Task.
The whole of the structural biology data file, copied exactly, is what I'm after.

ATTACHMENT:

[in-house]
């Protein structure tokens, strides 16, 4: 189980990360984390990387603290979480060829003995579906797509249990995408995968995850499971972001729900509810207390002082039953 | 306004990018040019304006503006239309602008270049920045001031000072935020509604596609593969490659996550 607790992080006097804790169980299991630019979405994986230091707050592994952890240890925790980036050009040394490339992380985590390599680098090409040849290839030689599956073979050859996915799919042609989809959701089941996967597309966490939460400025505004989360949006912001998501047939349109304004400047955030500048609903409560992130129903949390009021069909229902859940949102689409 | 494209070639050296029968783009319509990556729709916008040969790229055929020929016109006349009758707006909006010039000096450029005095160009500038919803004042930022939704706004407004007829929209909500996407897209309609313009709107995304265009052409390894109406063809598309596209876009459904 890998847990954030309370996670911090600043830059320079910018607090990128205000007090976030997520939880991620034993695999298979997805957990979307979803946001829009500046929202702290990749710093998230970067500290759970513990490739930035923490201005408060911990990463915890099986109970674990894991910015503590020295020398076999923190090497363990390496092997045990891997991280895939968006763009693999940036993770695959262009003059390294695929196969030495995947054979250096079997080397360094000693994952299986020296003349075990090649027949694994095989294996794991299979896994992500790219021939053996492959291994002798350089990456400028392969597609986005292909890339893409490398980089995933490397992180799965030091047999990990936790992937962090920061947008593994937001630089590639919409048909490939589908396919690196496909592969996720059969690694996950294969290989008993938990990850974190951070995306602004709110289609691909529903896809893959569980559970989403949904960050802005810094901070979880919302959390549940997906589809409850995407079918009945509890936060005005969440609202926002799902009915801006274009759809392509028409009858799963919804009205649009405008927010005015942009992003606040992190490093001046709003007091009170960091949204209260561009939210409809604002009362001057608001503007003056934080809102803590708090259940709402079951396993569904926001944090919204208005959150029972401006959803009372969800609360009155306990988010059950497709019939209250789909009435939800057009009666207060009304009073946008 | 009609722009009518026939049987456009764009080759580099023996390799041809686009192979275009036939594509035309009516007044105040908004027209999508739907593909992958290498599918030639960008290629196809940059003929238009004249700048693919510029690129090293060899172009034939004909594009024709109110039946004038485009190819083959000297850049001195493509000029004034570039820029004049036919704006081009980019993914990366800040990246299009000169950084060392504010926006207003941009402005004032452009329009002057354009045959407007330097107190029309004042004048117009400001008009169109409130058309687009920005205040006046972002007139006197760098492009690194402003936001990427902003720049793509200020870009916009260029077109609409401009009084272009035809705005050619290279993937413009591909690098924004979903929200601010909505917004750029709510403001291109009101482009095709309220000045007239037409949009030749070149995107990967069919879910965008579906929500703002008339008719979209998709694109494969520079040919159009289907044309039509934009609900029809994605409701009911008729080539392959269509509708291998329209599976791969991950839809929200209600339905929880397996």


[in-house]
């Protein structure tokens, strides 16, 4: 189980990360984390990387603290979480060829003995579906797509249990995408995968995850499971972001729900509810207390002082039953 | 306004990018040019304006503006239309602008270049920045001031000072935020509604596609593969490659996550 607790992080006097804790169980299991630019979405994986230091707050592994952890240890925790980036050009040394490339992380985590390599680098090409040849290839030689599956073979050859996915799919042609989809959701089941996967597309966490939460400025505004989360949006912001998501047939349109304004400047955030500048609903409560992130129903949390009021069909229902859940949102689409 | 494209070639050296029968783009319509990556729709916008040969790229055929020929016109006349009758707006909006010039000096450029005095160009500038919803004042930022939704706004407004007829929209909500996407897209309609313009709107995304265009052409390894109406063809598309596209876009459904 890998847990954030309370996670911090600043830059320079910018607090990128205000007090976030997520939880991620034993695999298979997805957990979307979803946001829009500046929202702290990749710093998230970067500290759970513990490739930035923490201005408060911990990463915890099986109970674990894991910015503590020295020398076999923190090497363990390496092997045990891997991280895939968006763009693999940036993770695959262009003059390294695929196969030495995947054979250096079997080397360094000693994952299986020296003349075990090649027949694994095989294996794991299979896994992500790219021939053996492959291994002798350089990456400028392969597609986005292909890339893409490398980089995933490397992180799965030091047999990990936790992937962090920061947008593994937001630089590639919409048909490939589908396919690196496909592969996720059969690694996950294969290989008993938990990850974190951070995306602004709110289609691909529903896809893959569980559970989403949904960050802005810094901070979880919302959390549940997906589809409850995407079918009945509890936060005005969440609202926002799902009915801006274009759809392509028409009858799963919804009205649009405008927010005015942009992003606040992190490093001046709003007091009170960091949204209260561009939210409809604002009362001057608001503007003056934080809102803590708090259940709402079951396993569904926001944090919204208005959150029972401006959803009372969800609360009155306990988010059950497709019939209250789909009435939800057009009666207060009304009073946008 | 009609722009009518026939049987456009764009080759580099023996390799041809686009192979275009036939594509035309009516007044105040908004027209999508739907593909992958290498599918030639960008290629196809940059003929238009004249700048693919510029690129090293060899172009034939004909594009024709109110039946004038485009190819083959000297850049001195493509000029004034570039820029004049036919704006081009980019993914990366800040990246299009000169950084060392504010926006207003941009402005004032452009329009002057354009045959407007330097107190029309004042004048117009400001008009169109409130058309687009920005205040006046972002007139006197760098492009690194402003936001990427902003720049793509200020870009916009260029077109609409401009009084272009035809705005050619290279993937413009591909690098924004979903929200601010909505917004750029709510403001291109009101482009095709309220000045007239037409949009030749070149995107990967069919879910965008579906929500703002008339008719979209998709694109494969520079040919159009289907044309039509934009609900029809994605409701009911008729080539392959269509509708291998329209599976791969991950839809929200209600339905929880397996």